Sunday, February 22, 2015

Isaac Newton

“I do not know what I may appear to the world, but to myself I seem to have been only like a boy playing on the sea-shore, and diverting myself in now and then finding a smoother pebble or a prettier shell than ordinary, whilst the great ocean of truth lay all undiscovered before me.”  

Isaac Newton (1642 - 1727) was a natural philosopher, mathematician, alchemists, eschatological theologian, and likely one of the greatest geniuses who ever lived.

He was born on a prosperous farm in Woolsthorpe, England, and his mother had high hopes that he would take over the family farm one day. But he fell in love with chemistry as a teenager, and was persuaded to attend Trinity College by an uncle who recognized his genius. He remained there for the rest of his life.

Whereas most scientists are remembered, if at all, for a single great discovery, Newton is remembered for three. The first are his Laws of Thermodynamics, which state that (1) motion is constant unless an external force is applied, (2) force can be calculated by the relationship between mass and acceleration (In consequence of which, entropy tends to increase over time), and (3) every physical action has an equal and opposite reaction. These laws have been foundational to all subsequent physics.

Newton's second major achievement was the mathematical description of the Law of Gravitation, which states that all objects exert an attractive force on all other objects directly proportional to their mass, and inversely proportional to their distance. This theory both explained and subsumed Kepler's laws of planetary motion, which had revealed that the planets orbit the Sun in an ellipses rather than in circles, as previously believed. Interestingly, Newton's theory of Gravitation was descriptive only - it did not propose any underlying causal mechanism, and the nature of that mechanism is still a major object of physics research. It thus constituted a kind of "spooky action at a distance" for the 17th century, which had tended to assume that causal relationships could only be expressed through physical contact between objects. The precise nature of gravity remains mysterious.

Along the way to his theory of gravity, Newton invented a new kind of mathematics called the Calculus - a method for computing rates of change in acceleration over time. Incredibly, he invented this form of calculation as a means of reaching other goals - what for another researcher might have been the work of a lifetime was, for Newton, a stepping stone on the path to discovery. At about the same time the German mathematician and diplomat Gottfried Liebenz created a similar system, which allowed for the same kinds of calculations. For years British and German philosophers waged a bitter and unseemly dispute over which of the two national champions of science deserved priority. Newton had no itch to see his name in print - he had waited over a decade to publish, and came to regret that he had allowed the controversy to disturb the tranquility of his research. The Calculus remains a fundamental tool of mathematics, and an inestimable aid to physics research.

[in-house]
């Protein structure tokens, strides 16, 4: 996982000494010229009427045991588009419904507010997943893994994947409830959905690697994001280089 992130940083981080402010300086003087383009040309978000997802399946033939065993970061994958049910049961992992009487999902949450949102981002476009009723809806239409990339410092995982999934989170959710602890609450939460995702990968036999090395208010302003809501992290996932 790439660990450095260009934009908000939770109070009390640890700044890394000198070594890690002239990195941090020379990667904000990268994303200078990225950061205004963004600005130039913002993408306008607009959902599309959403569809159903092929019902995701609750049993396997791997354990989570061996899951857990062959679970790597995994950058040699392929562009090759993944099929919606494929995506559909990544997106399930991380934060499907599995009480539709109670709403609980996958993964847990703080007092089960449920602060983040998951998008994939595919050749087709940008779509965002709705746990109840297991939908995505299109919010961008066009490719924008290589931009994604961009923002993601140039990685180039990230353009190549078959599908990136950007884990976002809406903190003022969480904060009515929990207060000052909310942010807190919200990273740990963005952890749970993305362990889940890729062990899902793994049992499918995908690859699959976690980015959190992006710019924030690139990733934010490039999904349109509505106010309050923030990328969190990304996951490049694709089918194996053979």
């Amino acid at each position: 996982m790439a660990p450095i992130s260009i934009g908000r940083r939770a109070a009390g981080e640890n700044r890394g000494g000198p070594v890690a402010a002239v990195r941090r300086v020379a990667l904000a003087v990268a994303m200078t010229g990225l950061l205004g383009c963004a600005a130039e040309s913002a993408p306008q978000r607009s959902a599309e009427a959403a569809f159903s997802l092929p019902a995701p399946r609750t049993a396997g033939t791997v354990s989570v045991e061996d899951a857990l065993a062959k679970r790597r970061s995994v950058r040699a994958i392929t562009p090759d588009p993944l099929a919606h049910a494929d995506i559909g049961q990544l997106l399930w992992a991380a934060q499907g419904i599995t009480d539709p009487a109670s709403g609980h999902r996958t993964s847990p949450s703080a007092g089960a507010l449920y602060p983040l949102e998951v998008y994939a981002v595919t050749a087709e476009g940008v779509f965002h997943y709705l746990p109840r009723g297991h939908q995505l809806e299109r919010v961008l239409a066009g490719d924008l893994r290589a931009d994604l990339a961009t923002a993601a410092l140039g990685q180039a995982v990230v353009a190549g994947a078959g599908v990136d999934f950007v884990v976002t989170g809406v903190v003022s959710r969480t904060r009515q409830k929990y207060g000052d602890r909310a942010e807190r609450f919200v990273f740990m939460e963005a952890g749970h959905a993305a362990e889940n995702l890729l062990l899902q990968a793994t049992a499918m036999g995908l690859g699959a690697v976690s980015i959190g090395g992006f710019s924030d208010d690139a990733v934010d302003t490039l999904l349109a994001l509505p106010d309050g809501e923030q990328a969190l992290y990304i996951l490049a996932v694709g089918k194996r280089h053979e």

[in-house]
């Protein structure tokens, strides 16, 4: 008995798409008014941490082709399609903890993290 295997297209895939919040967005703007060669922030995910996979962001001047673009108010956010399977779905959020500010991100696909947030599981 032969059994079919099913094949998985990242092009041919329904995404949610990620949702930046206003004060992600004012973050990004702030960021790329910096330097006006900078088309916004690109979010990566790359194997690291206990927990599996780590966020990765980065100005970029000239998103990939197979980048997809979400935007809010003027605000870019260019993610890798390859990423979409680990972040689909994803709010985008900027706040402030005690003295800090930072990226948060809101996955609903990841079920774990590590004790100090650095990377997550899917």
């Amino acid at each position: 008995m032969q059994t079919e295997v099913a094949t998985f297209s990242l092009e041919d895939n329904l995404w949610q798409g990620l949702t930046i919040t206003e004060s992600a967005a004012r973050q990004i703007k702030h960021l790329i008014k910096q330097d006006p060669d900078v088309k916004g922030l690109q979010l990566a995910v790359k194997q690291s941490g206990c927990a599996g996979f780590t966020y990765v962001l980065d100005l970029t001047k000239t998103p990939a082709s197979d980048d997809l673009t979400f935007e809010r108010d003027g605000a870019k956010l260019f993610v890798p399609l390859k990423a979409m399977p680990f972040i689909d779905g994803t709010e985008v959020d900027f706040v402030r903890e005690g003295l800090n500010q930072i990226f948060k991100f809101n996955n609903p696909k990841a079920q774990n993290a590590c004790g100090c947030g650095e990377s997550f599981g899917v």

Newton also published important treatises on light, and discovered by means of refraction that the color white is a composite of all other colors. He was active in alchemical research, which has been mostly forgotten, and wrote voluminous commentaries and interpretations of the Book of Revelations. What are now considered eccentric or pseudoscientific activities were regarded by Newton, and most of his peers, as legitimate science, giving striking evidence for the plasticity of the concept itself. Modern chemistry had to await the discoveries of Lavasoir in the 1770s, and Christianity was then both more tolerant and more mainstream among the educated elite than it is today. (It was not until Darwin published Origin of the Species in 1859 that atheism began to displace Christianity in both popular and educated culture, and a new and literalist version of Christianity called fundamentalism began to gain credence among its shrinking number of adherents.)

Newton's scientific accomplishments remain substantially in tact today, and were even regarded as a kind of revealed and ultimate truth until Einstein demonstrated the effect of Gravitation on light in a famous 1919 experiment (according to Newton, light, having no mass, should not be affected by gravity.) Nevertheless the equations he provided remain accurate for almost all practical purposes on the scale of everyday life. The Calculus and the Laws of Thermodynamics remain essentially as he left them, almost three centuries after his death.

Further biographical information:
Stanford Encyclopedia of Philosophy: Newton

Part of a series on the Enlightenment (II of XVII)

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